"The generic tag Be Music was first used in 1981 and covered studio production work by all four members of New Order: Bernard Sumner, Peter Hook, Stephen Morris and Gillian Gilbert. Sumner often teamed with Donald 'Dojo' Johnson of A Certain Ratio, including the pioneering electro cuts featured here by Quando Quango, 52nd Street, Marcel King, Paul Haig and Surprize. Morris and Gilbert worked with Thick Pigeon, Life, Red Turns To and also 52nd Street. Although more rock orientated, Hook proved he was no slouch on the dancefloor either with the mighty Fate/Hate by Nyam Nyam.
'Producing was a really important sideline,' recalls Bernard Sumner of the Factory era. 'It's OK doing it because although all the groups are skint, you learn a lot and you're helping somebody.'
After 1985 the band focused more on producing their own records, both as New Order and solo projects such as Electronic, Revenge, The Other Two, Monaco and Bad Lieutenant. However in recent years Stephen Morris in particular has remixed several newer artists, notably London industrialists Factory Floor, as well as former Factory workers A Certain Ratio and Section 25.”
Scott Morgan’s Loscil hovers back into view with a decidedly moody album of his patented dub and ambient productions for Kranky some two years since Sea Island.
Monument Builders is a nerve-riddled and unpredictable thing and perhaps not exactly what you’d expect from him. Where once there was a sense of blue optimism to his music, there is now a brooding pensiveness manifest in its minor key arrangements and bruised, textured tone.
The album perhaps betrays a return influence from his day job as a sound director for the video game industry, as Monument Builders could soundtrack a bleak first person immersion in some dark parallel world not too dissimilar to our own, patiently plotting a course thru the resonant, widescreen space and cracked ice patterns of Drained Lake to ascend a vertiginous vortex of throbbing synths - among the most kinetic piece in his whole catalogue - in the anxiously melancholy Red Tide, pausing for murky reflection in the title track, and raising the tension again with the frosty brassy swells of Straw Dogs and coolly baffling the senses with the headlong techno velocity and strangely static poise of Anthropocene, leaving with us the OOBE, swarmed by deliquescent, dying angels in Weeds.
You don’t usually expect an artist’s most powerful piece of work to arrive fifteen years into their game, but that what Loscil has arguably achieved with his 10th solo album.
Regis compiles a killer Downwards label survey for 2017 featuring excluisve new material from DVA Damas, Autumns, Grebenstein, Sefried and Layne, veering from dank EBM to collapsing industrial structures.
Downwards send their new vanguard on road with The Immortal Eye; the mood is intensely depressive and pessimistic throughout, but, in the classic sense of gothic industrial music, the impeccably maintained atmosphere conversely acts as comfort or redemption to those need it.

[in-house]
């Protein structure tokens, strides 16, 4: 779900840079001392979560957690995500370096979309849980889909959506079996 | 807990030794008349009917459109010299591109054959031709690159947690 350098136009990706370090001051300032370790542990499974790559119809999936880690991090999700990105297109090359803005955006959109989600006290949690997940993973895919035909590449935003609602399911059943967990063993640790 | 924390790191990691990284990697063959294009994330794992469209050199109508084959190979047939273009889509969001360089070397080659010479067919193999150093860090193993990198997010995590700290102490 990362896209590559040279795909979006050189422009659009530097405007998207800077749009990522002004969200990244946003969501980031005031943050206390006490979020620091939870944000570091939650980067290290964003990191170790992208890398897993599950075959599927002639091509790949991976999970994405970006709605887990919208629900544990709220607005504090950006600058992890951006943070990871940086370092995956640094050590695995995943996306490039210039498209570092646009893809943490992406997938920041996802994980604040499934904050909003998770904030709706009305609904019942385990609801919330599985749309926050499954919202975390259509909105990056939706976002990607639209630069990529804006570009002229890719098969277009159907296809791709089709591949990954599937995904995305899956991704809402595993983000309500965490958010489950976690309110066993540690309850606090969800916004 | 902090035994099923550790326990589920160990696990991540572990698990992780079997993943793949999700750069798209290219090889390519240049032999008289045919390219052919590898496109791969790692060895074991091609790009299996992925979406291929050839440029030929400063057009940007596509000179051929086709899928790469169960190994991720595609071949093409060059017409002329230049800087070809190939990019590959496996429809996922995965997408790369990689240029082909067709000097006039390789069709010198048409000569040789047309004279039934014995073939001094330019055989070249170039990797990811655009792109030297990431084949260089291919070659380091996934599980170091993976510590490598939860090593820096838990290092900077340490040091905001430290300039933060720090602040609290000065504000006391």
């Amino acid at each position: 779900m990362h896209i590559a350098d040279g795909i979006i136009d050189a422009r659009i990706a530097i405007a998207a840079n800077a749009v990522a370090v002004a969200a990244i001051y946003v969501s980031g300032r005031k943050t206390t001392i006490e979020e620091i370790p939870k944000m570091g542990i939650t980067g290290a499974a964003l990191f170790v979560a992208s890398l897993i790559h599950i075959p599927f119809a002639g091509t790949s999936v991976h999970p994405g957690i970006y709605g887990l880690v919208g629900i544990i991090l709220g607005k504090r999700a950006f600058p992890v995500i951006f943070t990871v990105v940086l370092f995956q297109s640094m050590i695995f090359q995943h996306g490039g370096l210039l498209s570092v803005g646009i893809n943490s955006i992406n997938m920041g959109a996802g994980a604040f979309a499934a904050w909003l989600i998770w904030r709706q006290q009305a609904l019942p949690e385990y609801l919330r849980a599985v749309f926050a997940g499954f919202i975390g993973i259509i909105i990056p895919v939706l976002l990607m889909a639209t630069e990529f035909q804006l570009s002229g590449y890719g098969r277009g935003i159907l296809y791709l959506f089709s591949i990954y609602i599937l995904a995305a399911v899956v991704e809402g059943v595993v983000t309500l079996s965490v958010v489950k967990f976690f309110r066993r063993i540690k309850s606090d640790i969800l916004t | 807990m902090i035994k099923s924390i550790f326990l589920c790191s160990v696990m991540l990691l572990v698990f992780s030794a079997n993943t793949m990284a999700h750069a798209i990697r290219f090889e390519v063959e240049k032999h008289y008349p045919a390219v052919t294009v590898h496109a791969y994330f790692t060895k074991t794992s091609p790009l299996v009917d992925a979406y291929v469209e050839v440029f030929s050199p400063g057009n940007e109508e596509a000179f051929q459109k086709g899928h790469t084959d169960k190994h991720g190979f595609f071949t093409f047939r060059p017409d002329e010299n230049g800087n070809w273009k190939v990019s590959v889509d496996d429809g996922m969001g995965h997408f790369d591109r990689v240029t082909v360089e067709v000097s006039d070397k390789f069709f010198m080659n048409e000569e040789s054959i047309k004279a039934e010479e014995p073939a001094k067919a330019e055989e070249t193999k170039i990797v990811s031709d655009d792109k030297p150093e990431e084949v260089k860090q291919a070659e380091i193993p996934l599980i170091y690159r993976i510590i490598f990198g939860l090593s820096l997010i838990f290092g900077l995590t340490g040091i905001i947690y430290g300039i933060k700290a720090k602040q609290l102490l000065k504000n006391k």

Berlin’s Jan Grebenstein remerges with Seefried on the tunnelling Wufferfraction only months after their excellent Strong Proud Stupid and Superior 12”. Imagine an anxious HTRK or ToC have just run out of downers and the technoid tension becomes palpable… before, the uncomfortably stark, empty-stomach concrète churn of Layne’s Love will put you back face down again.
Autumns have flirted with Clan Destine and CF Records since their Downwards debut of eviscerated shoegaze in 2014, but they enter the B-side with a markedly different silhouette, framing spectral electronics and unheimlich voices in acres of negative, miasmic space before slipping into a pulsing techno trajectory, whilst LA’s DVA Damas clear up with the erotic asphyxiation of Shortcut To X, which is effectively a crushing reduction of by now familiar sound...
Warm, spacious deep house trax from Vancouver’s Flørist and his alter ego, V. Rosso.
Classic import house vibes here, from the romantic yearn of Windows On The World and its sublime Moving Day Dub hustle to the weightless, Martyn-meets Chez Damier-esque swing of Down & Out, to the nifty, faded pressure of M-80.
Levon Vincent caps his most productive year since 2009 with the brassy club fanfare of Berlin and NYC’s deft minimalist sound design on NS 15.
Berlin is by far one of the brightest, most optimistic club plays in over a decade of LV’s productions, simultaneously drawing on his classical/minimalist studies and Berlin’s history of economic hedonism to hypnotise with a patented blend of subs-driven pressure, martial trills and heady lead horns that nod toward Steve Reich as much as Moritz Von Oswald’s reworks for Deutsche Grammofon.
Likewise, NYC links with a fertile history of downtown experimentation and deep Black dance music roots in its intricately pointillist, pizzicato top line whilst the pounding bass is physically fierce, irresistible in the right situations.